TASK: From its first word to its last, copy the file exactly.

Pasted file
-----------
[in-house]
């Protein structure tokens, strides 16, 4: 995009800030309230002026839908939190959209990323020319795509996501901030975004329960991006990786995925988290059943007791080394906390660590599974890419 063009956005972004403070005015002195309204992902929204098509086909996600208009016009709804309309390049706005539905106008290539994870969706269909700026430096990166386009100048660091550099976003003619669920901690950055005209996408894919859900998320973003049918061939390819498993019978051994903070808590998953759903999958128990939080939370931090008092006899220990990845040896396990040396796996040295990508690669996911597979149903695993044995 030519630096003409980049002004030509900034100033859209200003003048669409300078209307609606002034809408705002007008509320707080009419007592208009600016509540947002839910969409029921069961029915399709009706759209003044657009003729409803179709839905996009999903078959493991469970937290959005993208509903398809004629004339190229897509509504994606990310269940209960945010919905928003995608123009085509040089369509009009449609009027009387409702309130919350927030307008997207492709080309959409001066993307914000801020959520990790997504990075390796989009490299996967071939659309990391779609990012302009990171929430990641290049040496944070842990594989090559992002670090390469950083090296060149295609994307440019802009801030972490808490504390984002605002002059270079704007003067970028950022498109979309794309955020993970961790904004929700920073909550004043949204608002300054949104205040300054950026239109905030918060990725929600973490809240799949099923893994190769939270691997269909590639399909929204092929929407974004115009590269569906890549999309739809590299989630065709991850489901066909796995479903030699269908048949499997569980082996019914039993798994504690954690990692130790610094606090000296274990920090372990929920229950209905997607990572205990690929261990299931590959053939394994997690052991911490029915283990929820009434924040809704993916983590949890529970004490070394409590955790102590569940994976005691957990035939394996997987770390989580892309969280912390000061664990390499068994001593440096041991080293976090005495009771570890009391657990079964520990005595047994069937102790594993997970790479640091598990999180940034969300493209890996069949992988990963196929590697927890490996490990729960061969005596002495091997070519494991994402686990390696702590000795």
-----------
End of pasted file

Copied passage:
[in-house]
């Protein structure tokens, strides 16, 4: 995009800030309230002026839908939190959209990323020319795509996501901030975004329960991006990786995925988290059943007791080394906390660590599974890419 063009956005972004403070005015002195309204992902929204098509086909996600208009016009709804309309390049706005539905106008290539994870969706269909700026430096990166386009100048660091550099976003003619669920901690950055005209996408894919859900998320973003049918061939390819498993019978051994903070808590998953759903999958128990939080939370931090008092006899220990990845040896396990040396796996040295990508690669996911597979149903695993044995 030519630096003409980049002004030509900034100033859209200003003048669409300078209307609606002034809408705002007008509320707080009419007592208009600016509540947002839910969409029921069961029915399709009706759209003044657009003729409803179709839905996009999903078959493991469970937290959005993208509903398809004629004339190229897509509504994606990310269940209960945010919905928003995608123009085509040089369509009009449609009027009387409702309130919350927030307008997207492709080309959409001066993307914000801020959520990790997504990075390796989009490299996967071939659309990391779609990012302009990171929430990641290049040496944070842990594989090559992002670090390469950083090296060149295609994307440019802009801030972490808490504390984002605002002059270079704007003067970028950022498109979309794309955020993970961790904004929700920073909550004043949204608002300054949104205040300054950026239109905030918060990725929600973490809240799949099923893994190769939270691997269909590639399909929204092929929407974004115009590269569906890549999309739809590299989630065709991850489901066909796995479903030699269908048949499997569980082996019914039993798994504690954690990692130790610094606090000296274990920090372990929920229950209905997607990572205990690929261990299931590959053939394994997690052991911490029915283990929820009434924040809704993916983590949890529970004490070394409590955790102590569940994976005691957990035939394996997987770390989580892309969280912390000061664990390499068994001593440096041991080293976090005495009771570890009391657990079964520990005595047994069937102790594993997970790479640091598990999180940034969300493209890996069949992988990963196929590697927890490996490990729960061969005596002495091997070519494991994402686990390696702590000795």